The primitive horseshoe crab lived on the Earth 250 million years ago, and is still with us today. Now scientists think they can use its blood to detect life on other planets. When a horseshoe crab is injured, its blood, which is the color blue, clots in order to keep infection out. "One of the reasons the horseshoe crab has survived for so long is its advanced immune system," says biologist Norman Wainwright. "This system can be used to find microbial life." Scientists have put the crab's blood enzymes into a hand-held instrument that can test for signs of life.
"If there are microbial species that evolved outside the Earth, that life may have originated here and spread throughout the solar system," says Wainwright. "It's possible the cell walls of microbes on other planets may be similar enough to detect using the test."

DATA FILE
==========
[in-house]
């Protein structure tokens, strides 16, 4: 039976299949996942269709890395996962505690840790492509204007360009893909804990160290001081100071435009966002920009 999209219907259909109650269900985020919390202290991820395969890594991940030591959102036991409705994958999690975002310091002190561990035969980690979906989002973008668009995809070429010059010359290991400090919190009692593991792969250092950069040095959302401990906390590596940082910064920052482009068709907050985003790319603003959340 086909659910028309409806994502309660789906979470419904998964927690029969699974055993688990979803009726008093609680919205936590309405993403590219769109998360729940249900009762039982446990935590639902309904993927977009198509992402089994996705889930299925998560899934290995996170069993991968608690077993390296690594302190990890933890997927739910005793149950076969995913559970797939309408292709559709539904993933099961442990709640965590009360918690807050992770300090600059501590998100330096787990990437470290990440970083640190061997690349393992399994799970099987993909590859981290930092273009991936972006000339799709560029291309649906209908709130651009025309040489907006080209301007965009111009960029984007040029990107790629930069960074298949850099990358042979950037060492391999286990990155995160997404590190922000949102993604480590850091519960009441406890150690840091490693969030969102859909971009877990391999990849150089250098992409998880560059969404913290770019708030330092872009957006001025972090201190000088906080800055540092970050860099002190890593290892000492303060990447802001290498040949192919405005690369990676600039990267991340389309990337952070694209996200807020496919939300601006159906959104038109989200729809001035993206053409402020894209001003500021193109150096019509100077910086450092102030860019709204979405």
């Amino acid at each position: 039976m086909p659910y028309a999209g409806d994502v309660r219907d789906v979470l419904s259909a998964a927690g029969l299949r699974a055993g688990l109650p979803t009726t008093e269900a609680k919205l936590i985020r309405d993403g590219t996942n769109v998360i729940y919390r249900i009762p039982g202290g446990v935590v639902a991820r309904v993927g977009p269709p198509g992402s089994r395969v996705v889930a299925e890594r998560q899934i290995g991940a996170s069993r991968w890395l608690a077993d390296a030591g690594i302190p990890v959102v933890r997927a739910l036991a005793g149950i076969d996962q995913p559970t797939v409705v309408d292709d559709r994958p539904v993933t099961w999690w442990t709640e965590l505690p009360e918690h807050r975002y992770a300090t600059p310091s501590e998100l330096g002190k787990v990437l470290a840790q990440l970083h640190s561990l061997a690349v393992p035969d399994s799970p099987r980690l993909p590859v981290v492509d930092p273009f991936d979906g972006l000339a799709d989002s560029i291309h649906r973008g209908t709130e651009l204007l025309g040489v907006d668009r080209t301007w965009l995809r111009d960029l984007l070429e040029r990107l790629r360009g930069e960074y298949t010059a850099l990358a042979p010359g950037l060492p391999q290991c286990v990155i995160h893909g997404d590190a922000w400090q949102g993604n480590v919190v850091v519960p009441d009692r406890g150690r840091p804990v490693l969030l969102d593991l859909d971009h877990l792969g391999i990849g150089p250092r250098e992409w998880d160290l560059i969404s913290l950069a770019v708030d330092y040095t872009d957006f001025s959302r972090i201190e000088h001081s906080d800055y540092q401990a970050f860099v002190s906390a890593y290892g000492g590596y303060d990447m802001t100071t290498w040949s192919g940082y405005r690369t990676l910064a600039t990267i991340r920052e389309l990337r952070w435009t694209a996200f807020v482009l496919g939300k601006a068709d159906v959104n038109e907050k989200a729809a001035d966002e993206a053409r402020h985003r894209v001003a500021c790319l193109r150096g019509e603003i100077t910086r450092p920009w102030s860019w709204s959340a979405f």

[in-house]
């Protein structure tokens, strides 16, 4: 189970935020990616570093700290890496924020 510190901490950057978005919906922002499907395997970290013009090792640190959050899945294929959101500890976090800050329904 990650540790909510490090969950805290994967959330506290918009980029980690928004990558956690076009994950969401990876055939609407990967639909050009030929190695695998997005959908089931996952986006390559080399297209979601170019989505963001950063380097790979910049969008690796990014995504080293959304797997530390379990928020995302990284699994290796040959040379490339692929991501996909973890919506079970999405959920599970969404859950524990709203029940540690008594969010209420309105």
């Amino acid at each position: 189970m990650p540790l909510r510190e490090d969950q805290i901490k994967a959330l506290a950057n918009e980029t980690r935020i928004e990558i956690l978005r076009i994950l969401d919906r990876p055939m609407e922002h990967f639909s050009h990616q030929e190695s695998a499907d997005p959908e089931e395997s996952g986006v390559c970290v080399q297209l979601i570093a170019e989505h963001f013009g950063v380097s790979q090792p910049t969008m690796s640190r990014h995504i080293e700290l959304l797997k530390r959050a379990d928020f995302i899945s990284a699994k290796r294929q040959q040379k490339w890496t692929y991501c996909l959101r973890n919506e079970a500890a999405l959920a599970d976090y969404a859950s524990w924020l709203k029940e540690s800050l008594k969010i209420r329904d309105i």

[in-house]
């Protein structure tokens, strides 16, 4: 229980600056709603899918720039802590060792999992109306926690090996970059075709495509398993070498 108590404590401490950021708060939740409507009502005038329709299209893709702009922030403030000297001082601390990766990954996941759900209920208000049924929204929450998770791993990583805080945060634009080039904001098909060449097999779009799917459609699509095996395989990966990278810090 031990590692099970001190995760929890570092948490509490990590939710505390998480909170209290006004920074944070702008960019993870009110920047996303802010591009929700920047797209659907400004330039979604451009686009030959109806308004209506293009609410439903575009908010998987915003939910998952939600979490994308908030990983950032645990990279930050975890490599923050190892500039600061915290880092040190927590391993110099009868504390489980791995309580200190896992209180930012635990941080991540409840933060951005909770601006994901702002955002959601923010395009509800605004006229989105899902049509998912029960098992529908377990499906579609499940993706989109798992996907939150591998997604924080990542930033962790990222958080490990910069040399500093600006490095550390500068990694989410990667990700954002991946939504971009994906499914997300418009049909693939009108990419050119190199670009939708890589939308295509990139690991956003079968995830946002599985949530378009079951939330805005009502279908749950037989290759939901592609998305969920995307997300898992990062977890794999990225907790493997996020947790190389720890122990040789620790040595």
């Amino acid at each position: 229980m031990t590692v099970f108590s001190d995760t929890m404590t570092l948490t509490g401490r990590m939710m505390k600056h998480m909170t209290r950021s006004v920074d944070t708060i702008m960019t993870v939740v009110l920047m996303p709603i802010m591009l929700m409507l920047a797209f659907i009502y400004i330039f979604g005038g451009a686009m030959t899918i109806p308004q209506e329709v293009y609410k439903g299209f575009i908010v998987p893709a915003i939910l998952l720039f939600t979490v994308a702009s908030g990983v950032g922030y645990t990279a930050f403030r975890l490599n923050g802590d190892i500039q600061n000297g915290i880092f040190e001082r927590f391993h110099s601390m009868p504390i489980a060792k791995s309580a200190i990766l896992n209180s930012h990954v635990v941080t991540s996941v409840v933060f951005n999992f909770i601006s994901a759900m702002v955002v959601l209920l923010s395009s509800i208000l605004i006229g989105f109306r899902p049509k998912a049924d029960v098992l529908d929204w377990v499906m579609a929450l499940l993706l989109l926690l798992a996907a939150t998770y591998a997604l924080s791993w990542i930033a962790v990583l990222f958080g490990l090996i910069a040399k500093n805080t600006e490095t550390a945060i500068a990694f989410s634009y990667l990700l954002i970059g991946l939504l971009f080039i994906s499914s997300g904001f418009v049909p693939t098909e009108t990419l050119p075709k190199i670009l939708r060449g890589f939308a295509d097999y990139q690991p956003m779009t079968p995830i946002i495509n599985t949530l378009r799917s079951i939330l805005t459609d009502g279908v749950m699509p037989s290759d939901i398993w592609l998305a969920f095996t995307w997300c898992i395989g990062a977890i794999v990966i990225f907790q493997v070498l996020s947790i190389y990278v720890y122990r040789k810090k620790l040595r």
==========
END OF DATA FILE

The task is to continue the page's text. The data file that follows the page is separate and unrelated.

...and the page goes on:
The clotting enzymes are extracted from the blood and freeze dried. When inserted into the instrument, they cause a clear solution to turn bright yellow when it encounters microbes. "The more yellow the sample, the more microbes it's finding," Wainwright says.
To get the blood, he inserts a needle into the crab's heart, then releases it back into the ocean. Horseshoe crabs are so tough, most of them survive. Neurobiologist Robert Barlow says, "There's about a 10 percent mortality rate."
The "Crab SETI" (SETI means "Search for Extraterrestrial Intelligence") has been used to check spacecraft to make sure they're free from Earth microbes before heading out to space. Craft could also be tested after returning to Earth, to see if they brought any extraterrestrial microbes home with them. These might not be the intelligent extraterrestrials we're hoping to find?but it would be life from other planets.
What we'd really like to encounter is alien energy. Find out what it is on Dreamland this weekend.
NOTE: This news story, previously published on our old site, will have any links removed.